The Supreme Court ruled 8 to 1 today that Republican legislators can intervene and defend a North Carolina voter ID law that they claimed the Democrat NC Attorney General wasn't adequately fighting for.
SCOTUS Blog tweeted that the ruling came down on June 23 and wrote, "The NAACP is challenging the law, and the NC attorney general (a Democrat) is defending it. GOP legislators want to intervene anyway. SCOTUS says they can."
SCOTUS Blog reports the 2018 voter ID law, "requires voters to provide photo identification to cast a ballot, either in person or absentee, and instructs county election boards to provide ID cards at no cost to voters. The law also increases both the number of partisan poll watchers permitted and the grounds that an individual voter can raise to challenge another voter’s ballot."
The law was initially voted on in by the public and added to North Carolina's state Constitution. However, as NBC reports, the "state Legislature passed a law to specify how the provision would work, it was vetoed by Gov. Roy Cooper, a Democrat. But the Legislature overrode his veto, and the measure was enacted."
The NAACP then challenged the measure in court and claimed the law discriminated against black and Hispanic voters, echoing the divisive Democratic rhetoric comparing voter ID laws to a modern Jim Crow.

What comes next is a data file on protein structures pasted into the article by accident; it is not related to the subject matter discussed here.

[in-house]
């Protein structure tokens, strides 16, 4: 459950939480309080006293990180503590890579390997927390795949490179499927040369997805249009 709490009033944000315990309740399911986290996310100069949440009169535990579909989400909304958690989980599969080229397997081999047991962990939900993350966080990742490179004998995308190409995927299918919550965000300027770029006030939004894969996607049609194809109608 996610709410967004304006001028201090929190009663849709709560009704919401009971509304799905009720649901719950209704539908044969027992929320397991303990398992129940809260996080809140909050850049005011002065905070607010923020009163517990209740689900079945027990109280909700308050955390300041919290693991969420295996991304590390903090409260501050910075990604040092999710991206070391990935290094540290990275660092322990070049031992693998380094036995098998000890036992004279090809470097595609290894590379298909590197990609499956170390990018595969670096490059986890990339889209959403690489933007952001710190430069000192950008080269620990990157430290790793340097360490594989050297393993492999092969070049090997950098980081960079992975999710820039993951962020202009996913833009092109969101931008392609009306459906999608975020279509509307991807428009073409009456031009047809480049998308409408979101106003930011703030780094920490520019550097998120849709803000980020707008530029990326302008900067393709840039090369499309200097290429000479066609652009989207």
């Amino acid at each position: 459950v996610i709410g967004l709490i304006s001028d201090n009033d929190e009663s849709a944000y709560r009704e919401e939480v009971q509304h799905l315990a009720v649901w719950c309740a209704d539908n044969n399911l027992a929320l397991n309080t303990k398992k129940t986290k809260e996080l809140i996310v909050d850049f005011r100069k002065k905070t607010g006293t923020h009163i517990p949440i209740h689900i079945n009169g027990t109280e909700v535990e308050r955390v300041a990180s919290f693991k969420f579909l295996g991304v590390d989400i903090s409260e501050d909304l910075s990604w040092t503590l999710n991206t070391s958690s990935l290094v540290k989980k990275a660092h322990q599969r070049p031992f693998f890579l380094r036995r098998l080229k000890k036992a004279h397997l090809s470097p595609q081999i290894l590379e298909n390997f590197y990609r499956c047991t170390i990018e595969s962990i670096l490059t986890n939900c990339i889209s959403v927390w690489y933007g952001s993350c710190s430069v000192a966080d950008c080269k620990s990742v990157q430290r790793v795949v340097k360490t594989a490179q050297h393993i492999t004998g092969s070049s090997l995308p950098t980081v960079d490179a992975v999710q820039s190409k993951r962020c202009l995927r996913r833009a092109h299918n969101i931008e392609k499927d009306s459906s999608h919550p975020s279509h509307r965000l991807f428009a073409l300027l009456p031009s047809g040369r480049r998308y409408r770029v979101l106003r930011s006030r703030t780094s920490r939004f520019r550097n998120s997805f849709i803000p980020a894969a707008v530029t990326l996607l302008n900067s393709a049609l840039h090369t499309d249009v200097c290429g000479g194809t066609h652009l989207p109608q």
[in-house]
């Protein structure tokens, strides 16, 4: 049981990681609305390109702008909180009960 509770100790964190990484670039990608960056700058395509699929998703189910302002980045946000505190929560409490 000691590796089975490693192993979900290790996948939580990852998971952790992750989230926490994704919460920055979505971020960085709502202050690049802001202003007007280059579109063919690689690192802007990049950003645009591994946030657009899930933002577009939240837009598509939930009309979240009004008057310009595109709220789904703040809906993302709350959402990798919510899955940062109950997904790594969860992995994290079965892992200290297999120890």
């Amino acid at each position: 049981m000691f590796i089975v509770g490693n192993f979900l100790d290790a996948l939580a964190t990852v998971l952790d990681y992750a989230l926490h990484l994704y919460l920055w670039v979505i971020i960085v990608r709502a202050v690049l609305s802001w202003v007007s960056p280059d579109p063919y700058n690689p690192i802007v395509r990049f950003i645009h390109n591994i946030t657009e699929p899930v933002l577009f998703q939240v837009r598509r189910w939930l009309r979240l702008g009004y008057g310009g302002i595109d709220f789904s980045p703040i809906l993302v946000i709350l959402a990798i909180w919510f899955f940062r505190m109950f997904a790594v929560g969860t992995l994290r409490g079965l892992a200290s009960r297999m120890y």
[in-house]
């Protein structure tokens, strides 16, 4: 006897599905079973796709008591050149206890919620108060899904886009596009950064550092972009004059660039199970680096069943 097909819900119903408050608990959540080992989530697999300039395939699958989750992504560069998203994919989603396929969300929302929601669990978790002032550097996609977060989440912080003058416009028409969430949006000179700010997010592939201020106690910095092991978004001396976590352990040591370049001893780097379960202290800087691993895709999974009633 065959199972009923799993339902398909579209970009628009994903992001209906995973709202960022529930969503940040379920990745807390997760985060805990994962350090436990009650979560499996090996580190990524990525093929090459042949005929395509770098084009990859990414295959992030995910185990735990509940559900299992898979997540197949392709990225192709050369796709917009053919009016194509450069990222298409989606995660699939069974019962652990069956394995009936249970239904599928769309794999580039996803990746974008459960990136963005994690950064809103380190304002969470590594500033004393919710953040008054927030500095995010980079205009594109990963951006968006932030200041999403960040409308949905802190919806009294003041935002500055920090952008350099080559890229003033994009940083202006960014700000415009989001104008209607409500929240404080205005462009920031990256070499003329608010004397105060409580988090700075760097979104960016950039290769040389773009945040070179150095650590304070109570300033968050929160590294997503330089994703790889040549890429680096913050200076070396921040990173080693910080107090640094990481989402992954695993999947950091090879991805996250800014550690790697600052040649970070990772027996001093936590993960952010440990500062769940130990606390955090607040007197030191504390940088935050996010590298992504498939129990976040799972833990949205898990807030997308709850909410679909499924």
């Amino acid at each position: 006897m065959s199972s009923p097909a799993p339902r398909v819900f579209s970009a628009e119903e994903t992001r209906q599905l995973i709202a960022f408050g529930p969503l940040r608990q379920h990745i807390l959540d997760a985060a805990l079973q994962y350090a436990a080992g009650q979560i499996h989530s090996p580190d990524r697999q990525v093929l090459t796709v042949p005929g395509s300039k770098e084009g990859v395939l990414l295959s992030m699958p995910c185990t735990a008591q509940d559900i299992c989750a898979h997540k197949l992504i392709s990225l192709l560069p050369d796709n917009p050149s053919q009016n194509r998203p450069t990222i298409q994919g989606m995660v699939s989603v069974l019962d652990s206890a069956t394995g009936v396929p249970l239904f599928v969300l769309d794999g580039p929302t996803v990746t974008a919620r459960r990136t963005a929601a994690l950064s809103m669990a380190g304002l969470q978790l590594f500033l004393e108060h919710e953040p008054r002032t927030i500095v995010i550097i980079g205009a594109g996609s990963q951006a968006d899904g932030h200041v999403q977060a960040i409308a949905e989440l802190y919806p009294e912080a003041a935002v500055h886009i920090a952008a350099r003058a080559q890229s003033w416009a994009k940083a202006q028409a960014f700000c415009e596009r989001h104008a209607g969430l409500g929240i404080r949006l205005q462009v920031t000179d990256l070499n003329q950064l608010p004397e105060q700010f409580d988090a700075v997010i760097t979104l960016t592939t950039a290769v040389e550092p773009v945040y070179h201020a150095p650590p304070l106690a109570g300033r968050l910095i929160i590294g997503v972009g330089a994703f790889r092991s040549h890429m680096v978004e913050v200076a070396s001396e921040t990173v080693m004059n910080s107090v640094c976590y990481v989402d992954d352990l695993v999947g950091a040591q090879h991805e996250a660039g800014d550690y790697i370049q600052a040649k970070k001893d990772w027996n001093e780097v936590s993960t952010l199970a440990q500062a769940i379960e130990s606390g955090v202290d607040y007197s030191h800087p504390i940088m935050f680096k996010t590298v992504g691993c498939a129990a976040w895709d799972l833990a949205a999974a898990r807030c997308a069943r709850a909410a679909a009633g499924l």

North Carolina's GOP argued that Democratic Attorney General Josh Stein wasn't fully defending the law in the NAACP case. Stein was backed up by lower federal courts but the NC state Speaker of the House of Representatives and the President Pro Tempore of the state Senate said they'd defend the law if Stein wouldn't and that NC State law grants them the power to do so. They argued that if the Democratic partisan state AG won't defend the law as written, they'll do it themselves.
In today's ruling the Supreme Court plainly stated "North Carolina’s legislative leaders are entitled to intervene in this litigation." Justice Gorsuch delivered the court's opinion with Robert, Thomas, Alito, Kavanaugh, Barret, Breyer, and Kagan agreeing. Justice Sotomayor disagreed and wrote the dissenting opinion.
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